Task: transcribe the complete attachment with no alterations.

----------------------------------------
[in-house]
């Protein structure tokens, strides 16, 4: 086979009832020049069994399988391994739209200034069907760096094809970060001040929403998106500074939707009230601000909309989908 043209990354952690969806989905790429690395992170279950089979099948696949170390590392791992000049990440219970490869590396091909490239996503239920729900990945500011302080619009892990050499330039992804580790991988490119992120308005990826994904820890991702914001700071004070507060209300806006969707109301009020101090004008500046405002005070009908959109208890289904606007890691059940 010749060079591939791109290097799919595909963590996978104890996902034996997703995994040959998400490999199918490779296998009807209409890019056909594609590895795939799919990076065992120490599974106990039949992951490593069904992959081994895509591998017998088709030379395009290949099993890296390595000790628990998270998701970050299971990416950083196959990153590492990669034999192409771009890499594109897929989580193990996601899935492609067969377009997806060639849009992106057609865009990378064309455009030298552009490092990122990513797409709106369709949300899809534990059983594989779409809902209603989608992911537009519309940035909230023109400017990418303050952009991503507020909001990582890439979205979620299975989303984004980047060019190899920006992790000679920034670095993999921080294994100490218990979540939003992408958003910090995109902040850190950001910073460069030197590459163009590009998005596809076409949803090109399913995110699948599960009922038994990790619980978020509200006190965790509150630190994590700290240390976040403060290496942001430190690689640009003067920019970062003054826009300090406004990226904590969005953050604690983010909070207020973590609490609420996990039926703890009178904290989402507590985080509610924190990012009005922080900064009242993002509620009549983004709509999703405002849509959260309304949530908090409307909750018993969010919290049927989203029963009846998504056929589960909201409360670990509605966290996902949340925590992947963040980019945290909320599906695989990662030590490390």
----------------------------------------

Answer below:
[in-house]
């Protein structure tokens, strides 16, 4: 086979009832020049069994399988391994739209200034069907760096094809970060001040929403998106500074939707009230601000909309989908 043209990354952690969806989905790429690395992170279950089979099948696949170390590392791992000049990440219970490869590396091909490239996503239920729900990945500011302080619009892990050499330039992804580790991988490119992120308005990826994904820890991702914001700071004070507060209300806006969707109301009020101090004008500046405002005070009908959109208890289904606007890691059940 010749060079591939791109290097799919595909963590996978104890996902034996997703995994040959998400490999199918490779296998009807209409890019056909594609590895795939799919990076065992120490599974106990039949992951490593069904992959081994895509591998017998088709030379395009290949099993890296390595000790628990998270998701970050299971990416950083196959990153590492990669034999192409771009890499594109897929989580193990996601899935492609067969377009997806060639849009992106057609865009990378064309455009030298552009490092990122990513797409709106369709949300899809534990059983594989779409809902209603989608992911537009519309940035909230023109400017990418303050952009991503507020909001990582890439979205979620299975989303984004980047060019190899920006992790000679920034670095993999921080294994100490218990979540939003992408958003910090995109902040850190950001910073460069030197590459163009590009998005596809076409949803090109399913995110699948599960009922038994990790619980978020509200006190965790509150630190994590700290240390976040403060290496942001430190690689640009003067920019970062003054826009300090406004990226904590969005953050604690983010909070207020973590609490609420996990039926703890009178904290989402507590985080509610924190990012009005922080900064009242993002509620009549983004709509999703405002849509959260309304949530908090409307909750018993969010919290049927989203029963009846998504056929589960909201409360670990509605966290996902949340925590992947963040980019945290909320599906695989990662030590490390």